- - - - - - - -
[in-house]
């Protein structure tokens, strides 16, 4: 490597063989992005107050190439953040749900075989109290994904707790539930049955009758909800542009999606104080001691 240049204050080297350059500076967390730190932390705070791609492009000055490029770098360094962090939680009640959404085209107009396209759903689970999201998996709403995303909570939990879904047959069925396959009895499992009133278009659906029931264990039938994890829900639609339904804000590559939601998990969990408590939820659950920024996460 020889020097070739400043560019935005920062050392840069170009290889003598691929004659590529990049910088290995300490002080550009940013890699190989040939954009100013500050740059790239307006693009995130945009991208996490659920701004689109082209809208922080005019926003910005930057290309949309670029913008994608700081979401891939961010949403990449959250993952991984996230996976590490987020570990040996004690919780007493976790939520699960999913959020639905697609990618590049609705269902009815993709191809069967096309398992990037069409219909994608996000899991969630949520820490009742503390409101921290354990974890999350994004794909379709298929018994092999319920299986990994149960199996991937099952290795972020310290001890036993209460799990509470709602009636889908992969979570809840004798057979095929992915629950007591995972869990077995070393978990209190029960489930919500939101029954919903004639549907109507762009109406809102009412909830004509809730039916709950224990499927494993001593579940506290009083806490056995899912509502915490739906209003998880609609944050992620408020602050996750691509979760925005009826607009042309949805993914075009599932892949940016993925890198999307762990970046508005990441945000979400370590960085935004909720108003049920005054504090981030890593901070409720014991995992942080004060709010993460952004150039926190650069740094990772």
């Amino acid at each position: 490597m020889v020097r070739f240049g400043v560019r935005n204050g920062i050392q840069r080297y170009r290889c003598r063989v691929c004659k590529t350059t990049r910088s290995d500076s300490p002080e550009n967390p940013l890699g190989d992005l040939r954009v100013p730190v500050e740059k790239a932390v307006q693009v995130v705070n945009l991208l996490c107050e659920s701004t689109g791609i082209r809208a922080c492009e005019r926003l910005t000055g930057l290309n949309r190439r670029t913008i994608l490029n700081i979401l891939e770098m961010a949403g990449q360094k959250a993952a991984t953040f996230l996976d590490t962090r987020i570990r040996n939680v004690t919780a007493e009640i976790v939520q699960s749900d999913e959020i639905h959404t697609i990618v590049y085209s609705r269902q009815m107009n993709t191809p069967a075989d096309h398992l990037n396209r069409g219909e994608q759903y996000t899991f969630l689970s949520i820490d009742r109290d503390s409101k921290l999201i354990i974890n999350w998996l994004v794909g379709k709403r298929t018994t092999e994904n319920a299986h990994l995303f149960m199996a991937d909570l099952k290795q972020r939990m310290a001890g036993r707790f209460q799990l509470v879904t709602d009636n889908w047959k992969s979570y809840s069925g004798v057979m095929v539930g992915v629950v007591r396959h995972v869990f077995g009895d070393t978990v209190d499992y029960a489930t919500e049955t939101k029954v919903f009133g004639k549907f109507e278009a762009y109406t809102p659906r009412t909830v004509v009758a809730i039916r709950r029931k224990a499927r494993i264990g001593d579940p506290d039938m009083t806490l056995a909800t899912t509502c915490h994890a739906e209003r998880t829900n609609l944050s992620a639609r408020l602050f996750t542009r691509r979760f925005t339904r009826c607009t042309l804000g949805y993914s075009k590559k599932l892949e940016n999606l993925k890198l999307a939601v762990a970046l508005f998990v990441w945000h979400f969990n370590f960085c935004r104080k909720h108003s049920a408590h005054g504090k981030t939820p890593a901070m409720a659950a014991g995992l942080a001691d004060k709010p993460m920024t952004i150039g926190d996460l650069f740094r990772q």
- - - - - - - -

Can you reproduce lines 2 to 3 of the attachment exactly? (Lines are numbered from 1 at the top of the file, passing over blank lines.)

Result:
């Protein structure tokens, strides 16, 4: 490597063989992005107050190439953040749900075989109290994904707790539930049955009758909800542009999606104080001691 240049204050080297350059500076967390730190932390705070791609492009000055490029770098360094962090939680009640959404085209107009396209759903689970999201998996709403995303909570939990879904047959069925396959009895499992009133278009659906029931264990039938994890829900639609339904804000590559939601998990969990408590939820659950920024996460 020889020097070739400043560019935005920062050392840069170009290889003598691929004659590529990049910088290995300490002080550009940013890699190989040939954009100013500050740059790239307006693009995130945009991208996490659920701004689109082209809208922080005019926003910005930057290309949309670029913008994608700081979401891939961010949403990449959250993952991984996230996976590490987020570990040996004690919780007493976790939520699960999913959020639905697609990618590049609705269902009815993709191809069967096309398992990037069409219909994608996000899991969630949520820490009742503390409101921290354990974890999350994004794909379709298929018994092999319920299986990994149960199996991937099952290795972020310290001890036993209460799990509470709602009636889908992969979570809840004798057979095929992915629950007591995972869990077995070393978990209190029960489930919500939101029954919903004639549907109507762009109406809102009412909830004509809730039916709950224990499927494993001593579940506290009083806490056995899912509502915490739906209003998880609609944050992620408020602050996750691509979760925005009826607009042309949805993914075009599932892949940016993925890198999307762990970046508005990441945000979400370590960085935004909720108003049920005054504090981030890593901070409720014991995992942080004060709010993460952004150039926190650069740094990772």
């Amino acid at each position: 490597m020889v020097r070739f240049g400043v560019r935005n204050g920062i050392q840069r080297y170009r290889c003598r063989v691929c004659k590529t350059t990049r910088s290995d500076s300490p002080e550009n967390p940013l890699g190989d992005l040939r954009v100013p730190v500050e740059k790239a932390v307006q693009v995130v705070n945009l991208l996490c107050e659920s701004t689109g791609i082209r809208a922080c492009e005019r926003l910005t000055g930057l290309n949309r190439r670029t913008i994608l490029n700081i979401l891939e770098m961010a949403g990449q360094k959250a993952a991984t953040f996230l996976d590490t962090r987020i570990r040996n939680v004690t919780a007493e009640i976790v939520q699960s749900d999913e959020i639905h959404t697609i990618v590049y085209s609705r269902q009815m107009n993709t191809p069967a075989d096309h398992l990037n396209r069409g219909e994608q759903y996000t899991f969630l689970s949520i820490d009742r109290d503390s409101k921290l999201i354990i974890n999350w998996l994004v794909g379709k709403r298929t018994t092999e994904n319920a299986h990994l995303f149960m199996a991937d909570l099952k290795q972020r939990m310290a001890g036993r707790f209460q799990l509470v879904t709602d009636n889908w047959k992969s979570y809840s069925g004798v057979m095929v539930g992915v629950v007591r396959h995972v869990f077995g009895d070393t978990v209190d499992y029960a489930t919500e049955t939101k029954v919903f009133g004639k549907f109507e278009a762009y109406t809102p659906r009412t909830v004509v009758a809730i039916r709950r029931k224990a499927r494993i264990g001593d579940p506290d039938m009083t806490l056995a909800t899912t509502c915490h994890a739906e209003r998880t829900n609609l944050s992620a639609r408020l602050f996750t542009r691509r979760f925005t339904r009826c607009t042309l804000g949805y993914s075009k590559k599932l892949e940016n999606l993925k890198l999307a939601v762990a970046l508005f998990v990441w945000h979400f969990n370590f960085c935004r104080k909720h108003s049920a408590h005054g504090k981030t939820p890593a901070m409720a659950a014991g995992l942080a001691d004060k709010p993460m920024t952004i150039g926190d996460l650069f740094r990772q």